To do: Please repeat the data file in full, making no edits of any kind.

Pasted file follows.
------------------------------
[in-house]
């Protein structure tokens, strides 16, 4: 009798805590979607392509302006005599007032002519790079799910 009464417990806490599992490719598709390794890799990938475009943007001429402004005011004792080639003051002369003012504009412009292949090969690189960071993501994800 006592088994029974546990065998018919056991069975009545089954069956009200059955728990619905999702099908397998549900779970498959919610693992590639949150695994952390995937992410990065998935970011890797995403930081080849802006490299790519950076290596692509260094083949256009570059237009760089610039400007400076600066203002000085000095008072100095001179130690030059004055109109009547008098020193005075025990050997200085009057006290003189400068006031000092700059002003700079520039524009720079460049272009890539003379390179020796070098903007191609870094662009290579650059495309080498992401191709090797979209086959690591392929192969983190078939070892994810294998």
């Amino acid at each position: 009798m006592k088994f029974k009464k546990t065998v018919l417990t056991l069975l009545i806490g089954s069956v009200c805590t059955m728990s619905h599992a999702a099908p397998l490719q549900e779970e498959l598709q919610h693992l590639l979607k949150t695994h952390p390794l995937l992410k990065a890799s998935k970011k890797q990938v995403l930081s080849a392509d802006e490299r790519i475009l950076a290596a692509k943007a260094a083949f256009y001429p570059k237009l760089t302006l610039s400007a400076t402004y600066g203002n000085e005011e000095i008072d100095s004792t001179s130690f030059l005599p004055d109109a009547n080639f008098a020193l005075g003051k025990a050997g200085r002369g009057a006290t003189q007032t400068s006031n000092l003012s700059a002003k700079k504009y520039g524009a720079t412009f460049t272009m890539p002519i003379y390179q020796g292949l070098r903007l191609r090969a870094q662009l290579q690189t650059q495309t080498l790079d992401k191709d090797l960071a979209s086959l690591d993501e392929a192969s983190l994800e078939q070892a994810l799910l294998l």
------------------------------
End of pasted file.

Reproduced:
[in-house]
């Protein structure tokens, strides 16, 4: 009798805590979607392509302006005599007032002519790079799910 009464417990806490599992490719598709390794890799990938475009943007001429402004005011004792080639003051002369003012504009412009292949090969690189960071993501994800 006592088994029974546990065998018919056991069975009545089954069956009200059955728990619905999702099908397998549900779970498959919610693992590639949150695994952390995937992410990065998935970011890797995403930081080849802006490299790519950076290596692509260094083949256009570059237009760089610039400007400076600066203002000085000095008072100095001179130690030059004055109109009547008098020193005075025990050997200085009057006290003189400068006031000092700059002003700079520039524009720079460049272009890539003379390179020796070098903007191609870094662009290579650059495309080498992401191709090797979209086959690591392929192969983190078939070892994810294998």
């Amino acid at each position: 009798m006592k088994f029974k009464k546990t065998v018919l417990t056991l069975l009545i806490g089954s069956v009200c805590t059955m728990s619905h599992a999702a099908p397998l490719q549900e779970e498959l598709q919610h693992l590639l979607k949150t695994h952390p390794l995937l992410k990065a890799s998935k970011k890797q990938v995403l930081s080849a392509d802006e490299r790519i475009l950076a290596a692509k943007a260094a083949f256009y001429p570059k237009l760089t302006l610039s400007a400076t402004y600066g203002n000085e005011e000095i008072d100095s004792t001179s130690f030059l005599p004055d109109a009547n080639f008098a020193l005075g003051k025990a050997g200085r002369g009057a006290t003189q007032t400068s006031n000092l003012s700059a002003k700079k504009y520039g524009a720079t412009f460049t272009m890539p002519i003379y390179q020796g292949l070098r903007l191609r090969a870094q662009l290579q690189t650059q495309t080498l790079d992401k191709d090797l960071a979209s086959l690591d993501e392929a192969s983190l994800e078939q070892a994810l799910l294998l």